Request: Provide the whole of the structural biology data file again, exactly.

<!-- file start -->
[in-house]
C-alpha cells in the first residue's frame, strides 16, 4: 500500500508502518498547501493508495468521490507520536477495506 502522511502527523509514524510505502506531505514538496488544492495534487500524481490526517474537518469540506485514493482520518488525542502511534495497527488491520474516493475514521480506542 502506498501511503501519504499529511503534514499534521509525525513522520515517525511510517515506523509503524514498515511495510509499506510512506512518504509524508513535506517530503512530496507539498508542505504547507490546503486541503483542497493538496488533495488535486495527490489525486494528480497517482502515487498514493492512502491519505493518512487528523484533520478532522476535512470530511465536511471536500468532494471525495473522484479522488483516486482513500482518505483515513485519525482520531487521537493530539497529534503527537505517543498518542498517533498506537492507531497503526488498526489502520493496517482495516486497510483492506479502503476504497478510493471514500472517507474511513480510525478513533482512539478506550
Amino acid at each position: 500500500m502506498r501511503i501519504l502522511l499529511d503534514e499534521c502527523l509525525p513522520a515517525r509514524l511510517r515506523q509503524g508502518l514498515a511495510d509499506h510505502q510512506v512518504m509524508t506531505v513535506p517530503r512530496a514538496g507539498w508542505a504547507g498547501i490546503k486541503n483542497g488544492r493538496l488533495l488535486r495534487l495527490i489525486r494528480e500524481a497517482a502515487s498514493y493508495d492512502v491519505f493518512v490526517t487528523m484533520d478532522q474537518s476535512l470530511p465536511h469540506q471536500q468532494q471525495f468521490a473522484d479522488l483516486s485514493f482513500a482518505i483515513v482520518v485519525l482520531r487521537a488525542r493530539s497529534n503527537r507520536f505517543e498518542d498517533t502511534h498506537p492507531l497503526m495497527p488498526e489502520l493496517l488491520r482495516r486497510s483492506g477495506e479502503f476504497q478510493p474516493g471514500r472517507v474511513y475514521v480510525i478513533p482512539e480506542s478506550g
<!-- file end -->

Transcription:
[in-house]
C-alpha cells in the first residue's frame, strides 16, 4: 500500500508502518498547501493508495468521490507520536477495506 502522511502527523509514524510505502506531505514538496488544492495534487500524481490526517474537518469540506485514493482520518488525542502511534495497527488491520474516493475514521480506542 502506498501511503501519504499529511503534514499534521509525525513522520515517525511510517515506523509503524514498515511495510509499506510512506512518504509524508513535506517530503512530496507539498508542505504547507490546503486541503483542497493538496488533495488535486495527490489525486494528480497517482502515487498514493492512502491519505493518512487528523484533520478532522476535512470530511465536511471536500468532494471525495473522484479522488483516486482513500482518505483515513485519525482520531487521537493530539497529534503527537505517543498518542498517533498506537492507531497503526488498526489502520493496517482495516486497510483492506479502503476504497478510493471514500472517507474511513480510525478513533482512539478506550
Amino acid at each position: 500500500m502506498r501511503i501519504l502522511l499529511d503534514e499534521c502527523l509525525p513522520a515517525r509514524l511510517r515506523q509503524g508502518l514498515a511495510d509499506h510505502q510512506v512518504m509524508t506531505v513535506p517530503r512530496a514538496g507539498w508542505a504547507g498547501i490546503k486541503n483542497g488544492r493538496l488533495l488535486r495534487l495527490i489525486r494528480e500524481a497517482a502515487s498514493y493508495d492512502v491519505f493518512v490526517t487528523m484533520d478532522q474537518s476535512l470530511p465536511h469540506q471536500q468532494q471525495f468521490a473522484d479522488l483516486s485514493f482513500a482518505i483515513v482520518v485519525l482520531r487521537a488525542r493530539s497529534n503527537r507520536f505517543e498518542d498517533t502511534h498506537p492507531l497503526m495497527p488498526e489502520l493496517l488491520r482495516r486497510s483492506g477495506e479502503f476504497q478510493p474516493g471514500r472517507v474511513y475514521v480510525i478513533p482512539e480506542s478506550g